"Maintain, Don't Gain": A New Approach to Fight Obesity
New research from Duke University has found a successful alternative to fighting obesity by focusing on weight control instead of weight loss.
In obese black women, this “maintain, don’t gain” approach worked better at preventing weight gain, the researchers report in a new study published in JAMA Internal Medicine on August 26, 2013.
African-American women have higher rates of obesity than any other group in the United States, with 4 out of 5 of them being overweight or obese, according to the U.S. Department of Health and Human Services.
Unfortunately, programs designed to help black women lose weight have not been as successful as they have been for black or white men and women.
In background information, the study authors wrote that "black women have higher rates of body weight satisfaction, fewer social pressures to lose weight, and sociocultural norms that tolerate heavier body weights."
Lead author, Gary G. Bennett, Ph.D., said that new weight management strategies are necessary, but losing weight and keeping it off is the real challenge.
"Many people go to great lengths to lose weight when their doctor recommends it. They may try a series of diets or join a gym or undergo really complex medical regimens. The complexity of these treatments can make it difficult for many to lose a sufficient amount of weight," said Bennett, an associate professor of psychology and neuroscience and global health at Duke who studies obesity prevention.
"Our approach was different. We simply asked our patients to maintain their weight," he explained. "By maintaining their current weight, these patients can reduce their likelihood of experiencing health problems later on in life."
The study cited other research showing that overweight and slightly obese premenopausal black women actually have a lower risk for many chronic diseases than obese white people and other racial groups.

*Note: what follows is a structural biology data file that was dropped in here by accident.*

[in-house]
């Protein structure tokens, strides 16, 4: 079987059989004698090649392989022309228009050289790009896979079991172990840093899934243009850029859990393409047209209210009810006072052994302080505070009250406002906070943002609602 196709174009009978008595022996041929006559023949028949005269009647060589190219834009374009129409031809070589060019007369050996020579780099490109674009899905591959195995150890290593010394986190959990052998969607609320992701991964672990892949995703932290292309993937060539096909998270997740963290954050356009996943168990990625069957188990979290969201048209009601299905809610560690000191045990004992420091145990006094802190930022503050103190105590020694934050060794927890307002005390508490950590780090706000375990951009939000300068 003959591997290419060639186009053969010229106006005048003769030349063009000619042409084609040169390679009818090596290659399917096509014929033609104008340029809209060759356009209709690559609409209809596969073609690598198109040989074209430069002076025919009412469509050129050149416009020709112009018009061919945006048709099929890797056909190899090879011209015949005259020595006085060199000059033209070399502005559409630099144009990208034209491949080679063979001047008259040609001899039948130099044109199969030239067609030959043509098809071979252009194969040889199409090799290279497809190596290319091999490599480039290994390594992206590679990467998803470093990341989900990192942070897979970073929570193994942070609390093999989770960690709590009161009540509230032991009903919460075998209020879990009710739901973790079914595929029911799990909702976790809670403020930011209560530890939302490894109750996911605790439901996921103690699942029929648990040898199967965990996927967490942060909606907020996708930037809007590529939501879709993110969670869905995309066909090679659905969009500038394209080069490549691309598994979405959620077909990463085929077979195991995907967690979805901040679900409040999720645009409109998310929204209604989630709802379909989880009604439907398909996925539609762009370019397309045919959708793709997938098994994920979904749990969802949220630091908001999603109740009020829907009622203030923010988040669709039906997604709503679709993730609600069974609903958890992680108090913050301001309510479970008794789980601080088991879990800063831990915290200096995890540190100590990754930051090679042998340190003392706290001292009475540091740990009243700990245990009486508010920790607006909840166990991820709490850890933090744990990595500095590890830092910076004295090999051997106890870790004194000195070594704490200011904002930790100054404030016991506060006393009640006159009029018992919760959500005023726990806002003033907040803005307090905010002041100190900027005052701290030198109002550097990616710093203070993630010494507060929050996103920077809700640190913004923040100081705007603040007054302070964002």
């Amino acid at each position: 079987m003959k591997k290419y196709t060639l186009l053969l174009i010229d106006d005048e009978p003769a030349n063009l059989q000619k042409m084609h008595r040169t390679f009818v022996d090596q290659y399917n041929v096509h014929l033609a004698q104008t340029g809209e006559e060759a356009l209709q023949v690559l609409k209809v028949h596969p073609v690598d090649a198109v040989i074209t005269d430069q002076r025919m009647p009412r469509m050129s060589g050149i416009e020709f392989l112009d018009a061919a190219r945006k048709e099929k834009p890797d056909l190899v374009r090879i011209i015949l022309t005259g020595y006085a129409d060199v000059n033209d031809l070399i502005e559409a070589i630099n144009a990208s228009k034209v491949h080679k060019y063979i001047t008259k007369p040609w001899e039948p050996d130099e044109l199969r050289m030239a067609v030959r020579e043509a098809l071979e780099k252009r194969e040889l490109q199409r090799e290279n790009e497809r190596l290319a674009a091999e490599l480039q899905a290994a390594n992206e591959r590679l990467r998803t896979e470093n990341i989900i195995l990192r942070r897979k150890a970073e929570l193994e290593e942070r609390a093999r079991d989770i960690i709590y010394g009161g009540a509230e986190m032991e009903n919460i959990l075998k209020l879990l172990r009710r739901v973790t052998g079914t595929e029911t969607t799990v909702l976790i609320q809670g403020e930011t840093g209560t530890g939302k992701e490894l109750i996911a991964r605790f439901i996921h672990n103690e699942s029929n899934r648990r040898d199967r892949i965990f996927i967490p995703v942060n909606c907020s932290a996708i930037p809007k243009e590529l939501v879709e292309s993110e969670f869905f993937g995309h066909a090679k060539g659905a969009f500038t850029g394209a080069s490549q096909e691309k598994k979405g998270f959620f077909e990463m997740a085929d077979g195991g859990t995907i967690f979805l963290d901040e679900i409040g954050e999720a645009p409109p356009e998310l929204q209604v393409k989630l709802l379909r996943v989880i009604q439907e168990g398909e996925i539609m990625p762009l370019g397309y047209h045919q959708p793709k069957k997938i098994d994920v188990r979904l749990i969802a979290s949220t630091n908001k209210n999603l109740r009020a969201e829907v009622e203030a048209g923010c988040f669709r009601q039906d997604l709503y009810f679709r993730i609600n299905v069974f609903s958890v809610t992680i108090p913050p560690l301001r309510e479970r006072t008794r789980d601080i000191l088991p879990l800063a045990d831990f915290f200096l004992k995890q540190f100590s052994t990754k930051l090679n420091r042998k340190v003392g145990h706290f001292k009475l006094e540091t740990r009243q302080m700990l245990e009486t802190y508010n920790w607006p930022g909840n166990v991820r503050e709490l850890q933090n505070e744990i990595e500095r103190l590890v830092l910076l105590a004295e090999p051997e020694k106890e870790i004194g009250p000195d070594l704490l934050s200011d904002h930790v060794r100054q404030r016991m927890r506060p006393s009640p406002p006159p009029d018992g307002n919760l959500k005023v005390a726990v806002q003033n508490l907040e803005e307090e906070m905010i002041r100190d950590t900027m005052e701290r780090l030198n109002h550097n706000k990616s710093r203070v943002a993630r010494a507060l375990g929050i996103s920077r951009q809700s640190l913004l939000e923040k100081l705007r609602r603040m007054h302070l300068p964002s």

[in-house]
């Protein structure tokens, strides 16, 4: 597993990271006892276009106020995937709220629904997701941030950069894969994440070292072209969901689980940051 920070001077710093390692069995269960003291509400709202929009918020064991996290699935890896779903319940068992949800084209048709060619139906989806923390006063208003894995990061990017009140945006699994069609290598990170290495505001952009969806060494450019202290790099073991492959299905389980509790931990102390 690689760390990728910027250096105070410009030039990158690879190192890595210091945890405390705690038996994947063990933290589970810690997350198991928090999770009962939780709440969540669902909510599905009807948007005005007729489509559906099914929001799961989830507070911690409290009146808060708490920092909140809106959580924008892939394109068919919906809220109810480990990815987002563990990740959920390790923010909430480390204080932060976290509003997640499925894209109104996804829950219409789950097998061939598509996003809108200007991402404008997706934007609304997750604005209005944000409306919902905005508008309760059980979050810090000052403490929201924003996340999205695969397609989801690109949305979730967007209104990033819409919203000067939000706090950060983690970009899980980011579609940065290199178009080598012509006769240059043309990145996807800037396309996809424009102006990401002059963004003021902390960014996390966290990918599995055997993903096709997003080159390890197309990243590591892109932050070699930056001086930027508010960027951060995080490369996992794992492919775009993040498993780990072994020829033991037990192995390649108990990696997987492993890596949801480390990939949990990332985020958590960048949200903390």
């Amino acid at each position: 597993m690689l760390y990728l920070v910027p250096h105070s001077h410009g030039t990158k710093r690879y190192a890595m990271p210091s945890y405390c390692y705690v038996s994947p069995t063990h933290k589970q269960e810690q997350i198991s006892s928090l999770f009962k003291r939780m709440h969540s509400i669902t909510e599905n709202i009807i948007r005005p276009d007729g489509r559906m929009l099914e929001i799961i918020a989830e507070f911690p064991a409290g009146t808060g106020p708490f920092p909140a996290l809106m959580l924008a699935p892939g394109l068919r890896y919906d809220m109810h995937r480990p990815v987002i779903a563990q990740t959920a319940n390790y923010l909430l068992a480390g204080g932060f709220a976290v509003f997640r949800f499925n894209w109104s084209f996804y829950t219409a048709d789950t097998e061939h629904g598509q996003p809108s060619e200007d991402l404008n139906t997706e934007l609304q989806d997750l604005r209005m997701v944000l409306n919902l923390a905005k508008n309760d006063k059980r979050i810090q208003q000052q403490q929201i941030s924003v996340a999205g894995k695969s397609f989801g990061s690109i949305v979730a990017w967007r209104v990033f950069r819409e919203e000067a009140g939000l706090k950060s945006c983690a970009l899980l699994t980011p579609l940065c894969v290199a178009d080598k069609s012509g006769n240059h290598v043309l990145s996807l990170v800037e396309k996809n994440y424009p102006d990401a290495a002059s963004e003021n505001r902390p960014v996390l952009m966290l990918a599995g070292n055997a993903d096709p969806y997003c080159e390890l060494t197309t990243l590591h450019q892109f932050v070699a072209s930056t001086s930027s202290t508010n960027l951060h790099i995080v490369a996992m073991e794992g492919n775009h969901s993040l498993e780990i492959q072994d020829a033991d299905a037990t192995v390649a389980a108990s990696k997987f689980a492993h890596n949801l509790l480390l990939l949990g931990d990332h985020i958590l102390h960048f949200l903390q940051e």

But by age 40 to 59, black women are more than twice as likely to be moderately obese, and three times more likely to be extremely obese than white women. This combination of rapid premenopausal weight gain and extreme obesity contributes to a disproportionate risk of chronic disease among black women, and that risk increases as the pounds pile on over time.
"It’s true that there are some health risks for these overweight and slightly obese women," Bennett said. "However, these health risks increase dramatically as women continue to gain weight, usually 2 to 4 pounds, year after year," he added.
Thankfully, there may be something that can be done about it.
"We could reduce these health risks if women simply maintained their current weight," explained Bennett. "Fortunately, it's much easier to maintain weight than it is to lose it. We think this 'maintain, don’t gain' approach can help some women reduce their risk of obesity-related chronic disease."
Accordingly, Bennett and his team launched a clinical trial called Shape to find out if preventing additional weight gain had any effect on reducing an obese black woman’s risk of developing other health problems, such as high blood pressure, high cholesterol, diabetes, cardiovascular disease, stroke and certain cancers.
The trial involved 194 premenopausal black women, aged 25 to 44, and compared changes in weight and risk for diabetes, heart disease or stroke. The female participants were recruited from one of Piedmont Health's six nonprofit community health centers in North Carolina, which serves predominantly poor patients.
Half of the participants (97) were randomly placed in a primary care-based intervention program called Shape, while the other 97 women received general weight-loss counseling from their physicians.